Our Pension ‘Crisis’ Mentality; ‘Never Sentenced, Never Released’; Student Debt And Buying A House
On The 21st: Why is using the word 'crisis' detrimental when we're talking about Illinois' pension situation? Plus, Terry Allen has been in an Illinois prison for 36 years, even though he was never sentenced for the crime that got him there in the first place. And, we'll talk about how difficult it can be for those with student debt to become homeowners.
If you follow state politics, there’s a good chance that “pension” makes you think “crisis.”
Certainly state pensions are a big challenge for Illinois. But according to Amanda Kass and David Merriman, the way we’re talking about this issue is actually making it harder to solve the problem. They, along with their colleague Bob Bruno, say it’s time to change the conversation about the state’s finances.
Amanda and David both joined us on the line now from UIC. Amanda is associate director of their government finance research center, and David is a professor of public administration at the College of Urban Planning and Public Affairs.
The key to balancing the budget? Stop calling it a pension 'crisis.'— The 21st (@21stShow) March 19, 2019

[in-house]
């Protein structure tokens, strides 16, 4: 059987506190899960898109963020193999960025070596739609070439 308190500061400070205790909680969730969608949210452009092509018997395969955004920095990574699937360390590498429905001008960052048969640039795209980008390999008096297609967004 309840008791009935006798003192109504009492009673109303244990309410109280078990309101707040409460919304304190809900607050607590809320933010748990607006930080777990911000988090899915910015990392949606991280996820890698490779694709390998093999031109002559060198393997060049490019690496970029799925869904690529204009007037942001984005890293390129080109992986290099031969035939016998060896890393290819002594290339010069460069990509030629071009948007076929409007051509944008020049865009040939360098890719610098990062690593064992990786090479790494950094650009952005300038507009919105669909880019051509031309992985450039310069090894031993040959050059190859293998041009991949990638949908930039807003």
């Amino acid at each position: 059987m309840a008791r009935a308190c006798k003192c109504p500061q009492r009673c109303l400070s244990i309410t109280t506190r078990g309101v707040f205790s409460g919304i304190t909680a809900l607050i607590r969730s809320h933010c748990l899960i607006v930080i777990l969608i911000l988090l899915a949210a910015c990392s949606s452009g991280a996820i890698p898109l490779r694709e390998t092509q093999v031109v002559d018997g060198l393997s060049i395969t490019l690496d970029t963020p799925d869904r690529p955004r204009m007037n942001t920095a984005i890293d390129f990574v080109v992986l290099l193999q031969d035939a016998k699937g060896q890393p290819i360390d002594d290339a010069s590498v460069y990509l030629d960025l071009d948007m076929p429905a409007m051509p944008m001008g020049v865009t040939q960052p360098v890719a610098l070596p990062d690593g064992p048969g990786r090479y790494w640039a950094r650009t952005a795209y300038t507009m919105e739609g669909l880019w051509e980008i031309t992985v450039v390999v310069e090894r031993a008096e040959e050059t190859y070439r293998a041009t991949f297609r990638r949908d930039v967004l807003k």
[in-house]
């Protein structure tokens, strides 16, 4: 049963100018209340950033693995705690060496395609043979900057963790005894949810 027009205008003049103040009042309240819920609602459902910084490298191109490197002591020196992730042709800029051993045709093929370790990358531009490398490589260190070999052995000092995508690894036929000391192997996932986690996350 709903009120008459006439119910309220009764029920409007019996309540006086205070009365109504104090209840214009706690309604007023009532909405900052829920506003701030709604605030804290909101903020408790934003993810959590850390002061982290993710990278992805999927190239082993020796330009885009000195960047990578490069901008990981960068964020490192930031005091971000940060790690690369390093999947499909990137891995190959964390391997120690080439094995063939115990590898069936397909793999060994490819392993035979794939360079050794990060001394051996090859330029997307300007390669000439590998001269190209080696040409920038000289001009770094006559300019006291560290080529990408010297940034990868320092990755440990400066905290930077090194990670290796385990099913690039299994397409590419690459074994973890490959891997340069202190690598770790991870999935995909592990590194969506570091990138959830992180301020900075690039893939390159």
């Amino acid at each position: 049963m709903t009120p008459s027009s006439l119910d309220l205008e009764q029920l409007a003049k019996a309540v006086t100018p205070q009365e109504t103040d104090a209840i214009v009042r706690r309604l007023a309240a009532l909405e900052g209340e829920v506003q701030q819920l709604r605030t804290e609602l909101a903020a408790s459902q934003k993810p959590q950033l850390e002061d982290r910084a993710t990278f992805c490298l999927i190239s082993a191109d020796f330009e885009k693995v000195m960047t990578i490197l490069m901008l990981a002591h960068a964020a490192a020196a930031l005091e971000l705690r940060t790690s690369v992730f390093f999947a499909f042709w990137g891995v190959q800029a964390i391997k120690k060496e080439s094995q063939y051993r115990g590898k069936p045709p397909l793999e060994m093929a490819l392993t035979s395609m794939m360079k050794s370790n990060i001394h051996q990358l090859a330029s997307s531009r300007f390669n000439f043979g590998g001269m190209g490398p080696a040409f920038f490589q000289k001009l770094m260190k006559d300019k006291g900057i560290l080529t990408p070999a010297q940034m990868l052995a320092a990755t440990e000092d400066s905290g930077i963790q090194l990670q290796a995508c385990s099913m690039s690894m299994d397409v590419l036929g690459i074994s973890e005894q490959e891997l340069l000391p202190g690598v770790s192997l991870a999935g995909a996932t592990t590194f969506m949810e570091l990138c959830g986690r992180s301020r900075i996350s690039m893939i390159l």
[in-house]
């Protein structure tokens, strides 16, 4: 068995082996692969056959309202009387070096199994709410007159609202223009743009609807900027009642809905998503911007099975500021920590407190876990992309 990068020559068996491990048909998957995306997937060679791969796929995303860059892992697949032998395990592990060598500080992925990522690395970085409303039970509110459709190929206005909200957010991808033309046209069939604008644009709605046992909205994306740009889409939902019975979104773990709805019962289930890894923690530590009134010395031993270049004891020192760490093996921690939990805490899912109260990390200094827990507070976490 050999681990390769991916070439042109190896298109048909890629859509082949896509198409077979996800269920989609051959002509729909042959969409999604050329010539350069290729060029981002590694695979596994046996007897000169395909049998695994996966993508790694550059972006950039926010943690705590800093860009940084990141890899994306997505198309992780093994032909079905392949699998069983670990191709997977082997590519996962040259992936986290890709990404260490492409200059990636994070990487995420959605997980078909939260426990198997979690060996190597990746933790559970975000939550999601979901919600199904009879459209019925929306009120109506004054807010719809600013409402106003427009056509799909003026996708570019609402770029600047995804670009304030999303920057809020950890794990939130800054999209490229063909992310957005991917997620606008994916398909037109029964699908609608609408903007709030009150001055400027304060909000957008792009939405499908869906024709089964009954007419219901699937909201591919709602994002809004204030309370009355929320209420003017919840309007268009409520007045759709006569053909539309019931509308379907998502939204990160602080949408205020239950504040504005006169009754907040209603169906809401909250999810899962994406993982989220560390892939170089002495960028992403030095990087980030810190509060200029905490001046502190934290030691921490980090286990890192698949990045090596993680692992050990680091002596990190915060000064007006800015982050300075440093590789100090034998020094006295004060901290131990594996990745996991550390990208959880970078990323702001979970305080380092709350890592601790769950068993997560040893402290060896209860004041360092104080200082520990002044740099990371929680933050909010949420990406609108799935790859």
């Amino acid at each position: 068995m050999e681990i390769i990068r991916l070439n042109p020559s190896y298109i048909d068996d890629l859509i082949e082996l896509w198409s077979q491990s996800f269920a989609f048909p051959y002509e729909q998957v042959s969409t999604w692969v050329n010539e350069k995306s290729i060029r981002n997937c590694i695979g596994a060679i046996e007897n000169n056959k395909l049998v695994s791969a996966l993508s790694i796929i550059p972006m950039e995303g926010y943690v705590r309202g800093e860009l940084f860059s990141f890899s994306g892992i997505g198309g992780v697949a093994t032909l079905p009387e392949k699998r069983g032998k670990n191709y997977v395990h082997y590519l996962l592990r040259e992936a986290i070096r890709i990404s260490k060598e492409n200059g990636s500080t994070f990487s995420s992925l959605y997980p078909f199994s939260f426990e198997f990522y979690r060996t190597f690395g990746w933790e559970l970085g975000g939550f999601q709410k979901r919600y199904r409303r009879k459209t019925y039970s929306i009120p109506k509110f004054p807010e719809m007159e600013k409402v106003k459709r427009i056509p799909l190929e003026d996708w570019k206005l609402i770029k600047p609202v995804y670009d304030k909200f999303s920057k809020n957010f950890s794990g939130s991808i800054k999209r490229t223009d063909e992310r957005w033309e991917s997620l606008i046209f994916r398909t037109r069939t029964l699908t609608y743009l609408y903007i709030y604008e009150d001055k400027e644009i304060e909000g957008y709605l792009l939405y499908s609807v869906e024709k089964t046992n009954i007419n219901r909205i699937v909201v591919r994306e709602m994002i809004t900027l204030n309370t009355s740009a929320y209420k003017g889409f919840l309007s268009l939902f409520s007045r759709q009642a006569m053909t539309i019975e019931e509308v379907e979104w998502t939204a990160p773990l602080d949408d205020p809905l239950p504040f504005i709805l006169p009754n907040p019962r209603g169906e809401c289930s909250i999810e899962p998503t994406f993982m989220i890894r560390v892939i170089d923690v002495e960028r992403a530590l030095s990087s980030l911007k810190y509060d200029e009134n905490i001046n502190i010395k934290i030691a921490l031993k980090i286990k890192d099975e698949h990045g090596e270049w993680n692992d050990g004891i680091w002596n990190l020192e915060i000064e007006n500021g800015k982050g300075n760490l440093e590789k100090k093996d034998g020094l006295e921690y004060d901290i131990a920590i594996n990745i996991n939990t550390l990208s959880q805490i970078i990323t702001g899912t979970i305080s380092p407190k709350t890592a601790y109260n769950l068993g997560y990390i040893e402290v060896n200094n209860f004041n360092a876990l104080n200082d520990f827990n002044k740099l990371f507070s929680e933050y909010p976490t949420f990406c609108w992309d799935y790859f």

That mentality "leads to focusing only on short-term metrics and solutions," argues Dave Merriman.
Read more from @govfinanceUIC here: https://t.co/2exDKGyk6K
You've probably heard of being held without bail. Or in prison without parole. But have you heard of being in prison without being convicted of the crime that got you there?
It turns out hundreds of people across the country are incarcerated without those convictions. That's the subject of a new podcast from the Frontline Dispatch that was produced in collaboration with WBEZ Chicago.
WBEZ Reporter Max Green tells the story of one such man- Terry Allen. He was 23 when he was arrested for an alleged sexual assault. He was never convicted. But, almost 40 years later he's at a prison in Jefferson County, and he's never had a release date.
We also spoke with Frontline Dispatch producer Sophie McKibben from Boston.
“At the time, I thought, well that’s a good deal, and I’ll get right on out,” Allen said. “I didn’t know what I was getting myself into.”— The 21st (@21stShow) March 19, 2019
More on Terry and his story from @frontlinepbs @wgbh @wbez below:
PC: @DenverManuelhttps://t.co/znnYpXa1s7 pic.twitter.com/R2PcaNHOPo
Student debt can create more than just a financial burden. It can hurt your chances of getting a job. It slows down your retirement savings. It can even stall your marriage plans, according to some studies.
And a survey shows that young people with student debt are finding that to be a huge obstacle when it comes to buying a home. That’s according to Country Financial, which is based in Bloomington.
Dennis Rodkin from Crain’s Chicago Business recently wrote about this, and he joined us from Chicago. Natalia Abrams also spoke with us. She’s the Executive Director of StudentDebtCrisis.Org, which is based in Los Angeles.
Vikas Gandhi, who Dennis featured in his Crain’s piece, also shared his story with us. He’s 29 and lives in Chicago. And knows about this student debt issue first hand, when it comes to trying to buy a home.